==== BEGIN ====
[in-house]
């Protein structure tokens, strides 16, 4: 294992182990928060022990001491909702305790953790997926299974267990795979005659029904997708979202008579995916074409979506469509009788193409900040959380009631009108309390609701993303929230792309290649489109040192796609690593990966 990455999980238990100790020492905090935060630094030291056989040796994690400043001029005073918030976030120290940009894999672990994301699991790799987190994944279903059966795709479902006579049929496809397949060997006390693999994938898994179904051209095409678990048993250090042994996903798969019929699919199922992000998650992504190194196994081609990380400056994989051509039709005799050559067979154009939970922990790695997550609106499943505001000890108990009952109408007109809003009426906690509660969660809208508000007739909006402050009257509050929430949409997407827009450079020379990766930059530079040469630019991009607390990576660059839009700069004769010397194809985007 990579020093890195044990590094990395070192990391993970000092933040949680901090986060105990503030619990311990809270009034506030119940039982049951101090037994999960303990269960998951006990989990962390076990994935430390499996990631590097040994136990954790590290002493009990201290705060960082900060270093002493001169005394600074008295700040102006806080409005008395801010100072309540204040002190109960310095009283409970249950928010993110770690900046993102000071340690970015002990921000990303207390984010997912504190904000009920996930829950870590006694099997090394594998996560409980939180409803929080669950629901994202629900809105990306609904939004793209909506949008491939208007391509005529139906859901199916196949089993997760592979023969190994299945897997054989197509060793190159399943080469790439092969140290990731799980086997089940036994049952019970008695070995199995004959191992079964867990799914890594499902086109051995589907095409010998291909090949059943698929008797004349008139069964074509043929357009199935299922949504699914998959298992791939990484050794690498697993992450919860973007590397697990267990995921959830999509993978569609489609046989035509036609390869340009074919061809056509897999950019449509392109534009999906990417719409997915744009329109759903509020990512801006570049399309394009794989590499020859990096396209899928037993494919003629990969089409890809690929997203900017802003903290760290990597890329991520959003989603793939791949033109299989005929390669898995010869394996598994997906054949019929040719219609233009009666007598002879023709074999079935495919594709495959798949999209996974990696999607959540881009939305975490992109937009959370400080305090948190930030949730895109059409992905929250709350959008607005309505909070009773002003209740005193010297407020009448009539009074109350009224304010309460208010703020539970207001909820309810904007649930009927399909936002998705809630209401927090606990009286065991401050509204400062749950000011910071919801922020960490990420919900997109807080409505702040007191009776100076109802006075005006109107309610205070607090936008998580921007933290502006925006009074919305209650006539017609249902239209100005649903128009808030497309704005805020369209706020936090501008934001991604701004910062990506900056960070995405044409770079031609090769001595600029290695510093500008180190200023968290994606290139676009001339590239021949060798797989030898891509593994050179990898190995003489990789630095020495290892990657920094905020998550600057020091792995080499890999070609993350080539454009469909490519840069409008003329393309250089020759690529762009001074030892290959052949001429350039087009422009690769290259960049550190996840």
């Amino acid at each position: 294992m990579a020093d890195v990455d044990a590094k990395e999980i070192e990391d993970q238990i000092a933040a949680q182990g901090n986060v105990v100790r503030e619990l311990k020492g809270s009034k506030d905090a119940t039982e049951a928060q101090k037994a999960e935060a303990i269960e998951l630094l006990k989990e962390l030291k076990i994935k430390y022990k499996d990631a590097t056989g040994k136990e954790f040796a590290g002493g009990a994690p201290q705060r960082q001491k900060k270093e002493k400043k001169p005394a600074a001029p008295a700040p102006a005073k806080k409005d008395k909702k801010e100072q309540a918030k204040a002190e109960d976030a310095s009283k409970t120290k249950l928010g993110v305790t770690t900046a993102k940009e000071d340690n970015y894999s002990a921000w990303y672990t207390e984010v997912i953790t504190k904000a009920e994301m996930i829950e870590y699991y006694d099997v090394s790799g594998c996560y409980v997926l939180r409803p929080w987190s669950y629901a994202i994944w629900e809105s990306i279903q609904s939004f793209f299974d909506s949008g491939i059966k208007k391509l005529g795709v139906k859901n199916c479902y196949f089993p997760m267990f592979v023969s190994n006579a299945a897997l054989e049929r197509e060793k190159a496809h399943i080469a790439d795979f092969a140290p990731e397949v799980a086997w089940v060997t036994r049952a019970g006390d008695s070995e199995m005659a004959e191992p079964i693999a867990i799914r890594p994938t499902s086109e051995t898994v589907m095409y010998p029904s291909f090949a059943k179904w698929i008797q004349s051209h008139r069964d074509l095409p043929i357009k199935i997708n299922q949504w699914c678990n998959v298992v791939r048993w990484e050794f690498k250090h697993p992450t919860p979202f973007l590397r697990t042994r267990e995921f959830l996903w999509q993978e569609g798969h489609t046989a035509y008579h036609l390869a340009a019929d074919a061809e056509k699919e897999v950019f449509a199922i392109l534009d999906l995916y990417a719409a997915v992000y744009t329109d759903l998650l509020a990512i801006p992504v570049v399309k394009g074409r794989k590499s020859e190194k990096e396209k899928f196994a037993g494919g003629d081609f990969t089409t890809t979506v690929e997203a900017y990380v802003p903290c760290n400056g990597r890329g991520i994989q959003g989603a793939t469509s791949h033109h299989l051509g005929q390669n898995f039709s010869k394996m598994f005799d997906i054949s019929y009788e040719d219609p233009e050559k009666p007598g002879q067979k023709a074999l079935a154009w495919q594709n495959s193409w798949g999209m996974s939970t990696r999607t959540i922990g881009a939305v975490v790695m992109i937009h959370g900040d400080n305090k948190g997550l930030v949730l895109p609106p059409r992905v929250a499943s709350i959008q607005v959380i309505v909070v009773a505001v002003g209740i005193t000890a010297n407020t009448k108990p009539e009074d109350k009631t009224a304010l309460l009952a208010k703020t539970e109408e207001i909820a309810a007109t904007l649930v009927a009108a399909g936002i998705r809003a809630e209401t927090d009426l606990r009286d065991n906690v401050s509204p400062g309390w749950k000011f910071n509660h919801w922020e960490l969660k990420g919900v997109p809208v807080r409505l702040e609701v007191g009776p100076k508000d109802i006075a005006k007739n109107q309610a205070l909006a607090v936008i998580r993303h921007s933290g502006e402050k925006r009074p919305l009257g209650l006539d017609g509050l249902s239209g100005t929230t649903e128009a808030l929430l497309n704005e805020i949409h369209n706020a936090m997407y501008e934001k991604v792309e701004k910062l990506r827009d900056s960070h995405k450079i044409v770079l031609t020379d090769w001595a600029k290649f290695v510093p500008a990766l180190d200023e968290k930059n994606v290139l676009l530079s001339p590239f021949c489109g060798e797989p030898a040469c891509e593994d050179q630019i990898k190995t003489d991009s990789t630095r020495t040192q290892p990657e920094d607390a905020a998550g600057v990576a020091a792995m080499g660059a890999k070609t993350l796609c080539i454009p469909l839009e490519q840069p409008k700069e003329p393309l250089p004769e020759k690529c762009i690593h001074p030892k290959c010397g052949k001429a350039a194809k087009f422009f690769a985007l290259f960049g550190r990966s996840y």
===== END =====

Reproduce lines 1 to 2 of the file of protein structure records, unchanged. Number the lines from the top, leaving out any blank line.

[in-house]
């Protein structure tokens, strides 16, 4: 294992182990928060022990001491909702305790953790997926299974267990795979005659029904997708979202008579995916074409979506469509009788193409900040959380009631009108309390609701993303929230792309290649489109040192796609690593990966 990455999980238990100790020492905090935060630094030291056989040796994690400043001029005073918030976030120290940009894999672990994301699991790799987190994944279903059966795709479902006579049929496809397949060997006390693999994938898994179904051209095409678990048993250090042994996903798969019929699919199922992000998650992504190194196994081609990380400056994989051509039709005799050559067979154009939970922990790695997550609106499943505001000890108990009952109408007109809003009426906690509660969660809208508000007739909006402050009257509050929430949409997407827009450079020379990766930059530079040469630019991009607390990576660059839009700069004769010397194809985007 990579020093890195044990590094990395070192990391993970000092933040949680901090986060105990503030619990311990809270009034506030119940039982049951101090037994999960303990269960998951006990989990962390076990994935430390499996990631590097040994136990954790590290002493009990201290705060960082900060270093002493001169005394600074008295700040102006806080409005008395801010100072309540204040002190109960310095009283409970249950928010993110770690900046993102000071340690970015002990921000990303207390984010997912504190904000009920996930829950870590006694099997090394594998996560409980939180409803929080669950629901994202629900809105990306609904939004793209909506949008491939208007391509005529139906859901199916196949089993997760592979023969190994299945897997054989197509060793190159399943080469790439092969140290990731799980086997089940036994049952019970008695070995199995004959191992079964867990799914890594499902086109051995589907095409010998291909090949059943698929008797004349008139069964074509043929357009199935299922949504699914998959298992791939990484050794690498697993992450919860973007590397697990267990995921959830999509993978569609489609046989035509036609390869340009074919061809056509897999950019449509392109534009999906990417719409997915744009329109759903509020990512801006570049399309394009794989590499020859990096396209899928037993494919003629990969089409890809690929997203900017802003903290760290990597890329991520959003989603793939791949033109299989005929390669898995010869394996598994997906054949019929040719219609233009009666007598002879023709074999079935495919594709495959798949999209996974990696999607959540881009939305975490992109937009959370400080305090948190930030949730895109059409992905929250709350959008607005309505909070009773002003209740005193010297407020009448009539009074109350009224304010309460208010703020539970207001909820309810904007649930009927399909936002998705809630209401927090606990009286065991401050509204400062749950000011910071919801922020960490990420919900997109807080409505702040007191009776100076109802006075005006109107309610205070607090936008998580921007933290502006925006009074919305209650006539017609249902239209100005649903128009808030497309704005805020369209706020936090501008934001991604701004910062990506900056960070995405044409770079031609090769001595600029290695510093500008180190200023968290994606290139676009001339590239021949060798797989030898891509593994050179990898190995003489990789630095020495290892990657920094905020998550600057020091792995080499890999070609993350080539454009469909490519840069409008003329393309250089020759690529762009001074030892290959052949001429350039087009422009690769290259960049550190996840």